Jason Michael has held the title of offensive coordinator for the Tennessee Titans since the start of the 2014 season, but because former head coach Ken Whisenhunt called his own plays it has been Michael who has stood in the shadows on gameday with only an consultant role in how the game plays out for the offense with Whisenhunt calling the shots.
That all changed on Tuesday with the announcement that Whisenhunt had been relieved of his duties as head coach.
Mike Mularkey was tabbed as the interim head coach to replace Whisenhunt and one of the first decisions Mularkey made was to allow Michael to become the team's play caller.
A former offensvie coordinator and play caller himself, Mularkey could have opted to follow his predicessors lead and call his own plays rather than to put that responsibility on an offensive coordinator who has never called plays in a game in his carrer. Instead Mularkey chose to place his trust in Michael and allow him to fill the role that comes with his official title, thus allowing Mularkey to concentrate on other aspects of game management.
On Thursday it was Michael's time to meet the media for the first time since the coaching change and for the first time as the team's play caller and his excitement for the new opportunity.
"It is.When you're in this game and you;re climbing up through the positions your in, you know, I've been fortunate to be around a lot of good coaches, a lot of good play callers and you take notes as you go," said Michael. "You thing about those things when you get the opportunites and you prepare yourself for that."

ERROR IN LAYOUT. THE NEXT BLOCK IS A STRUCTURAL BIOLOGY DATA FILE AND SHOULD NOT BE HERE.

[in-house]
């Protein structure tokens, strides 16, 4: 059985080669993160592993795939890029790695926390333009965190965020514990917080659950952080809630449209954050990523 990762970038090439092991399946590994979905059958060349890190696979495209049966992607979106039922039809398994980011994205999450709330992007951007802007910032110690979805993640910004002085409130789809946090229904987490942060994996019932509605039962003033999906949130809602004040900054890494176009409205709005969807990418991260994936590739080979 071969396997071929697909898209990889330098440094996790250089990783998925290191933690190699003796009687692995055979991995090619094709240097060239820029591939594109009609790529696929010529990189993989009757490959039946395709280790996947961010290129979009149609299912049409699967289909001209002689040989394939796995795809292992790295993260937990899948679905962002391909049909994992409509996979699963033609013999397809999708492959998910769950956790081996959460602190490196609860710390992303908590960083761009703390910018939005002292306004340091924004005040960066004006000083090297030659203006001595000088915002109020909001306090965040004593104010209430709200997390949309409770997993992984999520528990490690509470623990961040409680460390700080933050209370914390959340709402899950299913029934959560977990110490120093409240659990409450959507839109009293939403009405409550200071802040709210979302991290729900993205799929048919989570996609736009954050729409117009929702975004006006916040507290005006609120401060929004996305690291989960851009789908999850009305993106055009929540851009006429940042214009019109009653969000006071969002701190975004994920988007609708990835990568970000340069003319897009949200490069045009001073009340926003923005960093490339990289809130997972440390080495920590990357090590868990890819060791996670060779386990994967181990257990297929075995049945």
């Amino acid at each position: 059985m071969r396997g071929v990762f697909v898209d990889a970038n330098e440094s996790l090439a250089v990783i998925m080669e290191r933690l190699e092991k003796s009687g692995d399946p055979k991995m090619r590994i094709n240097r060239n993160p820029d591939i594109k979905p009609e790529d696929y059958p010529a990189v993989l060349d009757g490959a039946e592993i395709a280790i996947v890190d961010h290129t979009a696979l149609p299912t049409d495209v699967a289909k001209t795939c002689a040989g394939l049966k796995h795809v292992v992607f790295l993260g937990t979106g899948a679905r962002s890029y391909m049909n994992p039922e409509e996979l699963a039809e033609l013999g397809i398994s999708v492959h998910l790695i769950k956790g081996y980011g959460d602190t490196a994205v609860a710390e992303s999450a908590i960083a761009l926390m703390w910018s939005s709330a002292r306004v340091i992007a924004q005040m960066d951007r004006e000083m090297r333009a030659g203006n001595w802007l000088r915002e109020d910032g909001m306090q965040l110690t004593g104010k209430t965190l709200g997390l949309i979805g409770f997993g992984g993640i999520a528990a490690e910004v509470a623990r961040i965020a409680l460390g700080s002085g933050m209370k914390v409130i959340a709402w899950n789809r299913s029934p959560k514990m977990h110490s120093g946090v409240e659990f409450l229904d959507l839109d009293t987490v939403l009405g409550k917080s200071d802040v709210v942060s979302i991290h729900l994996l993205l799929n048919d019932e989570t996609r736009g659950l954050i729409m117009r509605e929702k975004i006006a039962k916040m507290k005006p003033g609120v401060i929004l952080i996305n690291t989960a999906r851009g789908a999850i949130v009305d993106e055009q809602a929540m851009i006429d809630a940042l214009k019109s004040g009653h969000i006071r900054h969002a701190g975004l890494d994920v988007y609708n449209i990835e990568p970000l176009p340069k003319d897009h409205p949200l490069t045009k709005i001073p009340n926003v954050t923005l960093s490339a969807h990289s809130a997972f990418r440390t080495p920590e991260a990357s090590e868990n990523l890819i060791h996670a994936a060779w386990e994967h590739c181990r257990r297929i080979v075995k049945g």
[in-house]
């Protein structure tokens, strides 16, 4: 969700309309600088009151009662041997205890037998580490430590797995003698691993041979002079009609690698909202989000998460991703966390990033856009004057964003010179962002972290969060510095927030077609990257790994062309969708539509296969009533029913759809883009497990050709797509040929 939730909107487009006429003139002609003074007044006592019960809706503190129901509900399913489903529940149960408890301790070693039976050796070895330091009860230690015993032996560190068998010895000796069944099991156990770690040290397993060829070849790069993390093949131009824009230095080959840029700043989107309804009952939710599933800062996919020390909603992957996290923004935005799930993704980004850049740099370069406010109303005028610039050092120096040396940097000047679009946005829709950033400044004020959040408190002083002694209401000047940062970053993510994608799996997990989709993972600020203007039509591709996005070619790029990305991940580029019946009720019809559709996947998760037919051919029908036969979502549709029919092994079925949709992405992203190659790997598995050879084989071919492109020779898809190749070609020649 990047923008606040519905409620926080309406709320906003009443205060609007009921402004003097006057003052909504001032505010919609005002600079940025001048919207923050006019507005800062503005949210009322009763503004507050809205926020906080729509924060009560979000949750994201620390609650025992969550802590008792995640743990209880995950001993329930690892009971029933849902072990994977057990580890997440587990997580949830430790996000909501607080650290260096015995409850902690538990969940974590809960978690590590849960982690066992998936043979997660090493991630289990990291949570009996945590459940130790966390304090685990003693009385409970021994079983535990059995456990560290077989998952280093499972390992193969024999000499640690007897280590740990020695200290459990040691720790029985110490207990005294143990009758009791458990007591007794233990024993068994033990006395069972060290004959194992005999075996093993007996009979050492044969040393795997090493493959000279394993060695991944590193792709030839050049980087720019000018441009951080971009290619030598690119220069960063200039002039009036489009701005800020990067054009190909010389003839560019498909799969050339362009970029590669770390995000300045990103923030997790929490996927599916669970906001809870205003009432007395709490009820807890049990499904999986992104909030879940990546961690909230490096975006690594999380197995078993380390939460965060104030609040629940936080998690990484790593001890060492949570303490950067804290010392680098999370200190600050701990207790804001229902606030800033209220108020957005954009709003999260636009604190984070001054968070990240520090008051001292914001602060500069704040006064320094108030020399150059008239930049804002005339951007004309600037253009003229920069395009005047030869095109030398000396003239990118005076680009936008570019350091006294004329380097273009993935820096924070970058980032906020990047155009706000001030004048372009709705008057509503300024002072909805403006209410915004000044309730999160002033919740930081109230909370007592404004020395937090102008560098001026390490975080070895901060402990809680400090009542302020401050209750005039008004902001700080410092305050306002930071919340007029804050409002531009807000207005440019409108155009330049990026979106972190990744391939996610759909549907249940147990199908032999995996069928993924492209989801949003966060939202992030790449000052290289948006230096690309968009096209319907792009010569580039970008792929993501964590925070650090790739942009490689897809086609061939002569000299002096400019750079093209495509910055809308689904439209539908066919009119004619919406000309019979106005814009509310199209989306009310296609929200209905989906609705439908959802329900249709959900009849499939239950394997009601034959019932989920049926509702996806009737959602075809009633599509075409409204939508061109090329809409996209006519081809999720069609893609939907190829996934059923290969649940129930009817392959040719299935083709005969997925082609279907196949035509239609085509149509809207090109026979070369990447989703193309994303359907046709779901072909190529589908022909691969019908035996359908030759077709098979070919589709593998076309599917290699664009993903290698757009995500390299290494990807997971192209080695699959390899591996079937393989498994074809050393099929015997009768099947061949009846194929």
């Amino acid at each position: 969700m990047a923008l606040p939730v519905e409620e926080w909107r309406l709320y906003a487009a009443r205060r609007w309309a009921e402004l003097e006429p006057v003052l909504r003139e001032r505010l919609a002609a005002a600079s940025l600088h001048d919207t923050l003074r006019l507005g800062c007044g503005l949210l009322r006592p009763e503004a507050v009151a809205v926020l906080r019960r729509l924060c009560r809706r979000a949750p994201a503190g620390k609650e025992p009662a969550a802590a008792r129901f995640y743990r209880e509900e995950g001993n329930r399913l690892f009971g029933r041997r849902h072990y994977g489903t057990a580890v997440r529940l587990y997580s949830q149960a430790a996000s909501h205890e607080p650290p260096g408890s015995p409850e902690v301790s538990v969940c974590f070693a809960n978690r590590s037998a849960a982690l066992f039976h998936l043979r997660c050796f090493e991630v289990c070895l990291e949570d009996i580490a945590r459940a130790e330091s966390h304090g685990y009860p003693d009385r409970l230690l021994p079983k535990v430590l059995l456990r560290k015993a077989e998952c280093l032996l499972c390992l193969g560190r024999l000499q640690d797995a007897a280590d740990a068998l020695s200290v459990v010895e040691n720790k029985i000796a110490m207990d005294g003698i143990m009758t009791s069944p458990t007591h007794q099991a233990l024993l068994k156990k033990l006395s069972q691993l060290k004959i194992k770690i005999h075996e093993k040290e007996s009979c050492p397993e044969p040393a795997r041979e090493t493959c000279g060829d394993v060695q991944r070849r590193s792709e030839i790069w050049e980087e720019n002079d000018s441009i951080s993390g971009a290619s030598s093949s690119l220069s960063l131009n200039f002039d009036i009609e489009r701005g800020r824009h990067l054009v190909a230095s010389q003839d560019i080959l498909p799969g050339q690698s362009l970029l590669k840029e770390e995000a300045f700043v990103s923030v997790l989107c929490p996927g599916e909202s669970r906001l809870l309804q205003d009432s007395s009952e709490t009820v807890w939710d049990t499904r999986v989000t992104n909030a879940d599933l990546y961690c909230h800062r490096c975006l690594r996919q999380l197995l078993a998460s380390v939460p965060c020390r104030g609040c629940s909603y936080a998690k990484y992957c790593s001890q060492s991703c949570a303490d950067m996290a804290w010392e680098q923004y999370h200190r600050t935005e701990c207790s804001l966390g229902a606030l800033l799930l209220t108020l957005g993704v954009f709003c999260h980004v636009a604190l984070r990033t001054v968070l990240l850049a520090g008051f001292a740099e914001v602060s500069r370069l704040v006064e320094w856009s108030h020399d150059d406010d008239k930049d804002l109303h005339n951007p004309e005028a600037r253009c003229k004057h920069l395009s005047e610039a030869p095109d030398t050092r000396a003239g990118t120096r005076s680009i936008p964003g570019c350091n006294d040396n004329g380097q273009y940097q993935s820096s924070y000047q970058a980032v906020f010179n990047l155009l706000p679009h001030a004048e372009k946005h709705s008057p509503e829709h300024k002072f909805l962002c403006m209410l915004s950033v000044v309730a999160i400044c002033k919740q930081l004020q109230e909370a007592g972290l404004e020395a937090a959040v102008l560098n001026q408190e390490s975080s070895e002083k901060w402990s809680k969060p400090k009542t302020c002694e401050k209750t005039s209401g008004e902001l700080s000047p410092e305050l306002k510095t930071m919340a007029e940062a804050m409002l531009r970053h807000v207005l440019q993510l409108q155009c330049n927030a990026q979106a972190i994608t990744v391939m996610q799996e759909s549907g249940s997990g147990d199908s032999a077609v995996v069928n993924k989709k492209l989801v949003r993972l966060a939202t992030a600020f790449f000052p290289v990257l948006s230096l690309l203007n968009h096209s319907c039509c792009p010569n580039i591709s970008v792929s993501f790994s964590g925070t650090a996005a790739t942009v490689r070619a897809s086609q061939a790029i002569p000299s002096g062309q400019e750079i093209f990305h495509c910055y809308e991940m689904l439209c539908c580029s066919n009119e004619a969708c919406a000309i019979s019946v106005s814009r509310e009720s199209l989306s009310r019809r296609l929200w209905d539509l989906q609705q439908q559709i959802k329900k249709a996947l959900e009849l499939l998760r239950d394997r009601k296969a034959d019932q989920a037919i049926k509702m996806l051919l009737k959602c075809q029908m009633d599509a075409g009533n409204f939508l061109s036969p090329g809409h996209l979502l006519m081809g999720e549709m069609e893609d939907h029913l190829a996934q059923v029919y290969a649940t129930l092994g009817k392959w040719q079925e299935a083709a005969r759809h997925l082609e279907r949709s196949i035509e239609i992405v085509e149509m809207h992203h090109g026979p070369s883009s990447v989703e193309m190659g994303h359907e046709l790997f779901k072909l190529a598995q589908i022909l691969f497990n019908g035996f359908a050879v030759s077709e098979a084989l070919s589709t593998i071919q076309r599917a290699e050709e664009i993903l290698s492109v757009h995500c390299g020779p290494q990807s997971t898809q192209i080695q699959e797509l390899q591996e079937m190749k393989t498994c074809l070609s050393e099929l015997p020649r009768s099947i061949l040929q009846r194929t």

Michael who has been in the booth during his tenure with the Titans, and will continue to work from above now admitted that even that experience was in preparation for this moment.
"For sure, and that's the thing that most people don't think about," added Michael. "The game planning part is done throughout the week as a staff and that's what we're preparing for during the week."
"When you get into the game you've talked through those scenarios and situations so when you get into the situations like down and distance, when you're in the red zone, when you;re in the two-minute what are you wanting to do and those things are thought out ahead of time," continued Michael. "So when you get into the game it is about reacting and a matter of calling those plays as you get into the situations. Things are being talked about here and that's how we plan for a game."
Michael admitted that gaining experience as a play caller would be a benefit to his career in the future.
"It's a situation you don't want to be in first off because of the way it goes about," stated Michael in reference to Whisenhunt's firing leading to his opportunity. "You never want this situation to happen. You know, I have a lot of respect for and feel greatful to Coach Whisenhunt and I don't want it to be in this situation but the opportunity is here, this is the role I've been given and I'm excited about that part."
Michael, who is entering his eleventh season as a coach, the last eight in the NFL and most recently as the tight ends coach (2-11-13) for San Diego prior to joining the Titans staff, is a native of Louisa, Kentucky, a small town in eastern Kentucky and just over 300 miles away from Nashville.
Michael spent his college years as a quarterback at Western Kenucky University where he quarterbacked the Hilltoppers football team to the 2002 NCAA I-AA championship with a 34-14 win over McNeese State. He was named the schools male athlete of the year in 2003.
Michael began his coaching career as a graduate assistant in 2003 at the University of Tennessee where he assisted with the secondary and special teams for two seasons under then head coach Phil Fulmer for two seasons.